I'm having a lot of trouble taking photos of doors and things with parallel lines.
Here are some of mine:
you can see it most of all on the door here:
Can you see how the lines that are parallel in real life, aren't in the photo? They wander off to the vanishing point.
I want them to not do that. I want parallel lines to look parallel in the photo. How do I change how I take the photo to do this?
Yes, I know they can be fixed post-production, for a digital camera, but I want to learn to do this with my camera first for several reasons.
1. I don't always shoot digital (sometimes I shoot film)
2. every edit risks degrading the quality of the image
3. I feel very strongly that my learning style requires I need to learn to take technically accurate photos that require very little editing. I know a lot can be done post-production, but I don't want to be wasting valuable time fixing mistakes that I could simply not make them when I take the photo.
Any thoughts or advice on how I can compose the shot better to make the parallel lines look parallel?
Stand further back and use a longer lens (ie zoom in a bit). A wide angle lens will exaggerate the problem. A longer lens will minimise it.
Also stand as 'straight on' as possible to the middle of the image. With the door, you took it at head height so the bottom of the door is further away than the top. If you took it level with the middle of the door, it would still appear to narrow a little top and bottom, but not so much.
If you stand back AND get at the right height, it will appear much better.
Go on - take a series of photos at different heights and different distances away (zoom so that the door appears the same height each time) and post the results.
Same with the sign - you're standing near the post end. Try it standing further along.
What you see are the effects of how the lens is constructed… It can be corrected using software if enough data is avaible. (camera + lens + Zoom level + focus distance.)
I can try to correct one image if you upload a uncropped image (ideally directly out of the camera, that way all metadata is available for the software).
About composition: It may help to position the camera at the upper or lower edge of the rectangular object. That way you don't get that "bulge" in the middle, but rather only one side of it.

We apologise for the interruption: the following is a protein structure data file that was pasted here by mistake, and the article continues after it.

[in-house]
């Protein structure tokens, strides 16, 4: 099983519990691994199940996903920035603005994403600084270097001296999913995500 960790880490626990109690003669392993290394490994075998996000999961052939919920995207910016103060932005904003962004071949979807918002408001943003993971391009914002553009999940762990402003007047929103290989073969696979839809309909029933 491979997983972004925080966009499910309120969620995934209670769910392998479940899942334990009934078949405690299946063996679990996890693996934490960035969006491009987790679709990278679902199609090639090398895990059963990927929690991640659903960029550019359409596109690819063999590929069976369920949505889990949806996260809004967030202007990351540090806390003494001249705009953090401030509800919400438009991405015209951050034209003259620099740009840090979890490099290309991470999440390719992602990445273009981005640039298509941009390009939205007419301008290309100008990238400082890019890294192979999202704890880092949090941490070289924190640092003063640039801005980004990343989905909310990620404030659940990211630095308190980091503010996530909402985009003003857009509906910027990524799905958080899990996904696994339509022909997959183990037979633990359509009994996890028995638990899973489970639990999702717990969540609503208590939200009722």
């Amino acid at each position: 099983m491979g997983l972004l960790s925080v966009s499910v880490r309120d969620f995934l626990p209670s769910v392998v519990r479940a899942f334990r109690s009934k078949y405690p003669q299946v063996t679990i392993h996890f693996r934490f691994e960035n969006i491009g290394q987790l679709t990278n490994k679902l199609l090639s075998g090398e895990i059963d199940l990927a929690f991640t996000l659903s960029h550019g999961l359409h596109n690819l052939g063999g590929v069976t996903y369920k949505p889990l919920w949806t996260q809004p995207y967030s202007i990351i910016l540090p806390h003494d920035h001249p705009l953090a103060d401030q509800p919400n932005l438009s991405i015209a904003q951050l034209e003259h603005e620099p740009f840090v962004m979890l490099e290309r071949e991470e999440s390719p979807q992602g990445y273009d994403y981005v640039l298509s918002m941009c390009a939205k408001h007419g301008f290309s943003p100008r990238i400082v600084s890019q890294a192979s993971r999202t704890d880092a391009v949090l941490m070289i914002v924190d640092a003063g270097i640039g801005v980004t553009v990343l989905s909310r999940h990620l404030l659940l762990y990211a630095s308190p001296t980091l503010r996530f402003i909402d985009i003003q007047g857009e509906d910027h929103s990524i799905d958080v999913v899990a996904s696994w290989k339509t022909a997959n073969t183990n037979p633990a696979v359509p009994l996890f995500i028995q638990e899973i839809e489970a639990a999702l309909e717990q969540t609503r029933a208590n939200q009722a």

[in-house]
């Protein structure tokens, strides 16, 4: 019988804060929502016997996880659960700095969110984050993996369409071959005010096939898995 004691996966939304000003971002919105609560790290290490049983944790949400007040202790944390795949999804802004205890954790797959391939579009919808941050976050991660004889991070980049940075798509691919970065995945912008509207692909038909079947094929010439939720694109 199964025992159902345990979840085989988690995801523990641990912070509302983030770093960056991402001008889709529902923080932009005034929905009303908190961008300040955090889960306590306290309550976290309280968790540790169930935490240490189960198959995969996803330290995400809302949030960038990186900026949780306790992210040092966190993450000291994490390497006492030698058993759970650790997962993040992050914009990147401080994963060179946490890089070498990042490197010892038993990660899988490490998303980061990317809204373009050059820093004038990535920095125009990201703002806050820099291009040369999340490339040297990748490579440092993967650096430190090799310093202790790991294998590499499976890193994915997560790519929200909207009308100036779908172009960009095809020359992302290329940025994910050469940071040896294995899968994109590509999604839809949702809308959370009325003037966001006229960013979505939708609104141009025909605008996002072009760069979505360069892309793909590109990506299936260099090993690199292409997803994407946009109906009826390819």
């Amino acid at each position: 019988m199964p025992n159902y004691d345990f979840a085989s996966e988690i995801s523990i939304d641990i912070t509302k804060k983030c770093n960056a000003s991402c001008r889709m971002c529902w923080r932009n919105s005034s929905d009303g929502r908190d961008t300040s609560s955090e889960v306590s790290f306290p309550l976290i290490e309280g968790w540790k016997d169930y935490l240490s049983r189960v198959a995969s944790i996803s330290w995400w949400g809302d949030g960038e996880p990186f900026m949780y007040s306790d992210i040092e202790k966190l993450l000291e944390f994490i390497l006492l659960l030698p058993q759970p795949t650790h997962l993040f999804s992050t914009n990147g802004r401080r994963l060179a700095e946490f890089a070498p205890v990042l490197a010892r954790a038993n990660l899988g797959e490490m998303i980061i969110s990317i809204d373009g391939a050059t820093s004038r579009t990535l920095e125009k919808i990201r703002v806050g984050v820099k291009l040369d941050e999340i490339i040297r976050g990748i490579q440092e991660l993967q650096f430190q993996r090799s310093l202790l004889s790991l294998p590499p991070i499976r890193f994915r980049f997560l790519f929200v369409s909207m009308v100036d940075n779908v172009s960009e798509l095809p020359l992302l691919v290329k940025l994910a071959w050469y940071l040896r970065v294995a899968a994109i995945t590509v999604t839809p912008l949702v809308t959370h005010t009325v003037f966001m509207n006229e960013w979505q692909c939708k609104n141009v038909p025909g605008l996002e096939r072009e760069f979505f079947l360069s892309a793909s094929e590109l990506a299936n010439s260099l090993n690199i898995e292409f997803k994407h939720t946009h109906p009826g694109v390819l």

r ranson wrote:I'm more interested in the parallel lines issue. I want to try to keep them parallel instead of having them wander off towards the vanishing point.
If you don't want to correct it in software, you can use a pinhole "lens". Basically a <1mm hole in front of the sensor. The downside is that you will need A LOT of light (and or long exposures). And they are not as sharp as a glass lens.
When photographing things that have parallel lines that are not equal, such as a door, window or a house, is called “keystoning” and is a result of perspective caused by not being properly oriented to the subject. For example taking a picture of a house from the sidewalk in front, the sides of the house at eye level are closer than the sides of the house at the roof, hence the distortion. 35mm cameras have long had “distortion control” lenses that are actually split in two and have a knurled knob on them you can adjust and see the sides of the house magically go into alignment. Old view cameras that had bellows were very flexible so the lense could be tilted to correct keystoning and other distortions.
The photographer can correct the keystoning by carefully aligning the camera so it is perfectly oriented in relation to the subject. Twin lens reflex cameras (such as the venerable Yashicamat) were great for visually aligning as the photographer was seeing the image upside down which removes the minds desire to correct the keystoning, because after all, the mind knows that window is square, unfortunately the film doesn’t agree (viewing a photograph or drawing upside down is a good way to gain insight into the composition, good or bad). The viewing screen at the top of the twin lens reflex also usually had a grid on it that assisted getting things straight. Professional 35 mm cameras could often have viewing screens with grids overlaid added. Software can correct the distortion relatively easily upon editing. I have an app for scanning documents on my phone that automatically reads the edges of the photographed document and assign edges that can then be adjusted to correct the keystoning.
Shooting with the smallest aperture possible given your light and exposure times may help. Not an expert though, somebody else needs to confirm.
posted 4 days ago
Tripods and/or camera quick mounts often include built in levels that can be useful for static shots. Additionally using a stable tripod (also locking up the mirror w/ a reflex 35mm and using a cable release) allows for a sharper exposure if vibration can be minimized. A camera with a built in level can even act as a rudimentary surveying device when coupled with a story pole.
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